In 1995, when UNESCO proclaimed 16 November the annual International Day for Tolerance, it listed no fewer than 16 covenants, declarations, conventions and recommendations, all of them relating to the need for tolerance. All of them remain relevant today, and all of them have yet to be fully respected.
Our world today is confronted with war, terrorism, crimes against humanity, ethnic cleansing, discrimination against minorities and migrants, and a multitude of other abuses against human beings. Globalization itself, while knitting our world together, can also lead to greater fear and turning inward. And with the terrible threats to the life of the planet growing, so does the potential for tensions leading to intolerance.
We know how to fight these threats. We know that our best tools are cultural diversity, the work for sustainable development, and education for tolerance and peace. We know that our most powerful safeguards are a vigorous civil society, attentive to human rights, and a free and responsible media.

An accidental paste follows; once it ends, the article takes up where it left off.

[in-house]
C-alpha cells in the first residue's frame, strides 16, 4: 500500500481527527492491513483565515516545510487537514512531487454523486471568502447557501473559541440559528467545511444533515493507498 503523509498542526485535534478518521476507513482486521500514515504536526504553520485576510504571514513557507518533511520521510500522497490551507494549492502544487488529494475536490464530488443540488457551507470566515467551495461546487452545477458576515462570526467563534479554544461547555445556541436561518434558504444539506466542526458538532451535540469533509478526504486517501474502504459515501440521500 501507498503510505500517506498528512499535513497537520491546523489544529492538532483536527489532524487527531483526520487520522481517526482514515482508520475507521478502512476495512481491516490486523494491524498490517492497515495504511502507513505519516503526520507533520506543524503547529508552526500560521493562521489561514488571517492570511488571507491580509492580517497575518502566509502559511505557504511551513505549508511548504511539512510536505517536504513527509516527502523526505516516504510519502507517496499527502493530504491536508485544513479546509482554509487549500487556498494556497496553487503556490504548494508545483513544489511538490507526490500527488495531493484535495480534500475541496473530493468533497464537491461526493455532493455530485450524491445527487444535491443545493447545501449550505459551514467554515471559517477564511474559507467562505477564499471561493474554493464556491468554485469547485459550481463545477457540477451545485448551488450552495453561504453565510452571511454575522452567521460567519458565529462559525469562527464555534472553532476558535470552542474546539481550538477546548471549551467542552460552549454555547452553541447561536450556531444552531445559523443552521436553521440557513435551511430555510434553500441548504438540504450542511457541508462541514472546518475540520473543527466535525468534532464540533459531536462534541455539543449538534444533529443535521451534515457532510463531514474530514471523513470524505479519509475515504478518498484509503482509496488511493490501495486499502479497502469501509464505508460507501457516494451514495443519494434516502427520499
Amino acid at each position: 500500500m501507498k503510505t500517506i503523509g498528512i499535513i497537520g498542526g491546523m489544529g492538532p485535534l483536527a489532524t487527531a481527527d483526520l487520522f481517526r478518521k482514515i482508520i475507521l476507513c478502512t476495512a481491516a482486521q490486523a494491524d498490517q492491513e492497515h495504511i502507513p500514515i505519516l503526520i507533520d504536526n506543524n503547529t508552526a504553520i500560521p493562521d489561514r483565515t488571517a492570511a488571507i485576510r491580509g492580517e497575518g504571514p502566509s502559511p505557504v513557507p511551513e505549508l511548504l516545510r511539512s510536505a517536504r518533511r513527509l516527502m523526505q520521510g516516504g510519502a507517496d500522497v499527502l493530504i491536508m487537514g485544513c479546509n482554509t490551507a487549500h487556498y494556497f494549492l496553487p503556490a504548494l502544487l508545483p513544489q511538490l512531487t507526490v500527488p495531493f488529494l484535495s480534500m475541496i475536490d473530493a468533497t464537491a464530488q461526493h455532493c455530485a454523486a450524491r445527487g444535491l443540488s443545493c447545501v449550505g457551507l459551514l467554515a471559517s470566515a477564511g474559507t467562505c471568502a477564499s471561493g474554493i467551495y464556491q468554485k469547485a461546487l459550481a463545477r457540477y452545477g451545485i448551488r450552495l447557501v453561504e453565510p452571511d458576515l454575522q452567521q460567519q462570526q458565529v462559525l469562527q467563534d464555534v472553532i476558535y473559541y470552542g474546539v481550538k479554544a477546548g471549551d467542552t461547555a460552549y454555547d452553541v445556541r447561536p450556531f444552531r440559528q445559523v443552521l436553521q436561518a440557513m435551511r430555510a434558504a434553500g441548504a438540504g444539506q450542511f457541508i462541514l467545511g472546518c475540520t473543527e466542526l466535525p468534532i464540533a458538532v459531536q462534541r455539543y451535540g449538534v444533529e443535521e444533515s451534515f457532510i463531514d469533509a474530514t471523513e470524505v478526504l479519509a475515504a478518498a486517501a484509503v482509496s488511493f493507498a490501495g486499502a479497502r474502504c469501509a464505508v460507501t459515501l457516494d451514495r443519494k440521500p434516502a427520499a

But we also know that the fundamental agents for change are the States that sign up to international conventions and covenants. The policies that are put into place are their responsibility, even if the international community bears the heavy duty of helping them.
Today is an occasion to remind the leaders of States of their commitments and their obligations. The imperative to tolerance is very clear to all of us, but the will must be stronger. As we celebrate this International Day for Tolerance, let us remember that tomorrow our work will begin again.